The Kanji Dictionary
  • Authored by Mark Spahn, and Wolfgang Hadamitzky
  • University library Call Number: F 039.56 SPA – for library reference use only
  • Purchasable from Amazon UK
  • Can be previewed on Google Books
  • ISBN: 0804820589

Essential Kanji

  • Authored by Patrick Geoffrey O’Neill
  • University library Call Number: F 495.61 ONE
  • ISBN: 0834802228
I also have a few others on my list, which I’ll probably share later – although those either had copies readily available at the time when I compiled it (last month), or seemed the most useful.

こんにちは惑星

February 5, 2012

Since it’s been a while since I last posted anything here, I thought that I’d briefly summarise what I’ve been doing over the past few months. If I get chance, I’ll probably follow up with more detailed posts, later.

I’ll also apologise in advance, if the quality of this post is below my usual standards – since I’m tired, and I’ll admit that it’s been quite a long time since I’ve produced any prose that’s more complex than one of my typical Tweets, e-mails, or IM/IRC sessions.

A Japanese Redux

As you can probably tell from this post’s title (Kon’nichi wa Wakusei/Hello, Planet), I’ve recently decided to resume learning Japanese using new techniques, after a multi-year hiatus – so that I can enjoy, and understand a multitude of content (music, blogs, and technical documentation, amongst other things); along with hopefully engaging in even more insightful and interesting conversations.

I’m already somewhat able to read and recognise text written in Katakana and Hiragana (providing that I’m undisturbed); and I seem to have a decent recall rate, according to the SayJack Hiragana listening quiz – although I’ll need to keep reading, listening and practising, in order to succeed in the long-term.

Obviously, I’m already capable of writing in Japanese using an Input Method Engine (I’m currently using Google’s – but I’ve also got a trial copy of ATOK in my “Downloads” folder), and can sort-of write a handful of characters on paper.  My listening skills are also constantly improving.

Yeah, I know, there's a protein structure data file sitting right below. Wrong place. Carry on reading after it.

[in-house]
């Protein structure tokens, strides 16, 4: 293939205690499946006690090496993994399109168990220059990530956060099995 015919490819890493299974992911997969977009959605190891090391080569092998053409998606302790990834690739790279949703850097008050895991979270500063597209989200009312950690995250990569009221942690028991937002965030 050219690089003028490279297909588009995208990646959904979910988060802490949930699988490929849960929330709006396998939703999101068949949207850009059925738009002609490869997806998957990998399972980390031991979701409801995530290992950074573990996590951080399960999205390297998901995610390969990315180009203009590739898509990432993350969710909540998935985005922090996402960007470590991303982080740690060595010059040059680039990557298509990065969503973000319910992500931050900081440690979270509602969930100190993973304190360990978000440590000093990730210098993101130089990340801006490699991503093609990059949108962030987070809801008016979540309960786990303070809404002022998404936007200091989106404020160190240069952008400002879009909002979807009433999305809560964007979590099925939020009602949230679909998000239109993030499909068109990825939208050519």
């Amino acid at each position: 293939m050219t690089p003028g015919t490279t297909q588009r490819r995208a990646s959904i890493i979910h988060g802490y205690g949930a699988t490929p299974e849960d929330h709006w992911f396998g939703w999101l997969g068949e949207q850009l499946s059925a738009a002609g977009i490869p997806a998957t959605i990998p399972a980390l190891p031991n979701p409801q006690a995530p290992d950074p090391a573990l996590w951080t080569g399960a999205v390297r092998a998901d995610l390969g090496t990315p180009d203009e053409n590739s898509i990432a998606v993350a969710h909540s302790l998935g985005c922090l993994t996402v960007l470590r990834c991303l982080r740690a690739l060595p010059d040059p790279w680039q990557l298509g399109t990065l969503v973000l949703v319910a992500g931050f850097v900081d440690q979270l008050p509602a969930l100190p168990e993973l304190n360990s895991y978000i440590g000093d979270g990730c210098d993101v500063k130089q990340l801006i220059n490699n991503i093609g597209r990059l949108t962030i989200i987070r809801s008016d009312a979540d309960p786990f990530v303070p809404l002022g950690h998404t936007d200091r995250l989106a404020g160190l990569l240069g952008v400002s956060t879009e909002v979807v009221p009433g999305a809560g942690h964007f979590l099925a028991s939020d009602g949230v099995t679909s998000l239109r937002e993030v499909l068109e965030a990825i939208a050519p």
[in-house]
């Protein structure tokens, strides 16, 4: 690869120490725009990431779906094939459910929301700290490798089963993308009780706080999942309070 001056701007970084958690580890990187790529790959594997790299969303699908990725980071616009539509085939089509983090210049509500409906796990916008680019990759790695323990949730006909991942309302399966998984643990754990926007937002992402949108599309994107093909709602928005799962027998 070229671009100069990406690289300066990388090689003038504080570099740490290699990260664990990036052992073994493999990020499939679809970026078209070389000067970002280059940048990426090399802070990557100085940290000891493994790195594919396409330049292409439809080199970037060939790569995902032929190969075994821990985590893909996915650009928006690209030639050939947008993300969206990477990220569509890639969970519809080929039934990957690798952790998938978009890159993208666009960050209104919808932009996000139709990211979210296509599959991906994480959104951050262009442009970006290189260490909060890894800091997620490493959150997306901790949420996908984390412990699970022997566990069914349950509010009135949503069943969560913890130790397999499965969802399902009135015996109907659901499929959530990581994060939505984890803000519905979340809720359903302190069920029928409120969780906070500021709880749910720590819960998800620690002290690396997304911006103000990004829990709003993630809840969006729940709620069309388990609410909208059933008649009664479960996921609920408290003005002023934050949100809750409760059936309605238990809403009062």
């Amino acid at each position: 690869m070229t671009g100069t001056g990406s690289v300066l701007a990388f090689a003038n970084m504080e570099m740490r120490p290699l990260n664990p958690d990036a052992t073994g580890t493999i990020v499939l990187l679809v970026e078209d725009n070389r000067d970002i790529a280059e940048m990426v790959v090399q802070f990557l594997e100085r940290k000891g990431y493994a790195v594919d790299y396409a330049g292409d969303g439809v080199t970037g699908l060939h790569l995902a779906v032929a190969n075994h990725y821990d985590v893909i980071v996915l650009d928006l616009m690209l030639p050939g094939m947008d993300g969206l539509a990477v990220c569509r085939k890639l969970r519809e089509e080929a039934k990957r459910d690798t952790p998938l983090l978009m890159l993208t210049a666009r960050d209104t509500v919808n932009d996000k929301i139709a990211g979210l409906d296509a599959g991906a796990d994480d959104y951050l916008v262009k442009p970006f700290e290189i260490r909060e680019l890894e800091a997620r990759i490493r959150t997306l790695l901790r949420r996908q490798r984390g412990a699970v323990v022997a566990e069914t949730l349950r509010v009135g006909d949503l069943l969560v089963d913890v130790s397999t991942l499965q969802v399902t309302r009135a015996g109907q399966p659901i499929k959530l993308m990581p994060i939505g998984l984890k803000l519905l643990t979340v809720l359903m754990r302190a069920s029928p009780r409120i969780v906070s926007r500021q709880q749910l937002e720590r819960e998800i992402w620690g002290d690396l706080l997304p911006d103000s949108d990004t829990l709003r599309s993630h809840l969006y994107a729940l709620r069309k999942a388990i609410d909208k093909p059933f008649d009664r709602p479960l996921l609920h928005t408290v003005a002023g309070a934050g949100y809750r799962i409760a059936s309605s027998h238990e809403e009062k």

I also realise that my Japanese vocabulary leaves much to be desired for – although I’m acquiring words and phrases as I progress; and I guess that it’s something that I’ll continue to do, long after understanding the basics.

The Epiphany

At ~5:03 am GMT, I had an epiphany in comprehending the phrase 「僕は日本語を学んでいます」(Boku wa nihongo o manande imasu/”I have learned [the] Japanese“) , after reading comments on a Google+ greeting post that I addressed to the author of the hiro99ma blog, and looking up the meaning of  「を」 (wo – pronounced “o”).

Collectively concluding that 「は」(ha) is pronounced differently, depending upon the context (it is pronounced “wa”, when used as a particle) probably also helped.

With a hint of irony, I also had to learn the Japanese words for “learning” and “learn” . (「学んで」(mana-n-de), and 「学ぶ」(mana-bu), respectively), in order to actually state “I’m (trying to) learn Japanese”), beforehand.

That aside, I’ll move on to my…

Personal and Commercial Projects

After obtaining an ACS ACR122U RFID/NFC/smartcard reader, I have been performing research into various proprietary, and standardised smartcard protocols; and have discovered a useful hardware modification – which I’ll document at a later date. Some of my research has culminated in writing Wireshark dissectors for the USB CCID class, MiFare, and FeliCa application protocols – all of which have been accepted upstream.

Regular readers of my posts on the OMAP3530 board, who have probably observed that I haven’t said much about it, after my last aborted attempt at getting Symbian^3 running on it might be interested in knowing that I’ve partially succeeded in getting RISC OS running.